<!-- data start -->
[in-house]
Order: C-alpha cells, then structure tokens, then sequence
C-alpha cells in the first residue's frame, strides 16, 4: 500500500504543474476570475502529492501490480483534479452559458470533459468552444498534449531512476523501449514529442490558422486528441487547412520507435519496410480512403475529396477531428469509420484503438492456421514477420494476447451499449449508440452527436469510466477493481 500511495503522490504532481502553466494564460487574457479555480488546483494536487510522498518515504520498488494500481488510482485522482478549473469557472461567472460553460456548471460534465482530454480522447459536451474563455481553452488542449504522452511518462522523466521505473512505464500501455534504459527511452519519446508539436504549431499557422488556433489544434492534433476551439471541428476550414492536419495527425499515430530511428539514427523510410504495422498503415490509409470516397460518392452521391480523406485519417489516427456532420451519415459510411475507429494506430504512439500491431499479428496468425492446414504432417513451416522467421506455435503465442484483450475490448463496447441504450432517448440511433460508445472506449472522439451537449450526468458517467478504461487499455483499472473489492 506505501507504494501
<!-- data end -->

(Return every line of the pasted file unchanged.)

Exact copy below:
[in-house]
Order: C-alpha cells, then structure tokens, then sequence
C-alpha cells in the first residue's frame, strides 16, 4: 500500500504543474476570475502529492501490480483534479452559458470533459468552444498534449531512476523501449514529442490558422486528441487547412520507435519496410480512403475529396477531428469509420484503438492456421514477420494476447451499449449508440452527436469510466477493481 500511495503522490504532481502553466494564460487574457479555480488546483494536487510522498518515504520498488494500481488510482485522482478549473469557472461567472460553460456548471460534465482530454480522447459536451474563455481553452488542449504522452511518462522523466521505473512505464500501455534504459527511452519519446508539436504549431499557422488556433489544434492534433476551439471541428476550414492536419495527425499515430530511428539514427523510410504495422498503415490509409470516397460518392452521391480523406485519417489516427456532420451519415459510411475507429494506430504512439500491431499479428496468425492446414504432417513451416522467421506455435503465442484483450475490448463496447441504450432517448440511433460508445472506449472522439451537449450526468458517467478504461487499455483499472473489492 506505501507504494501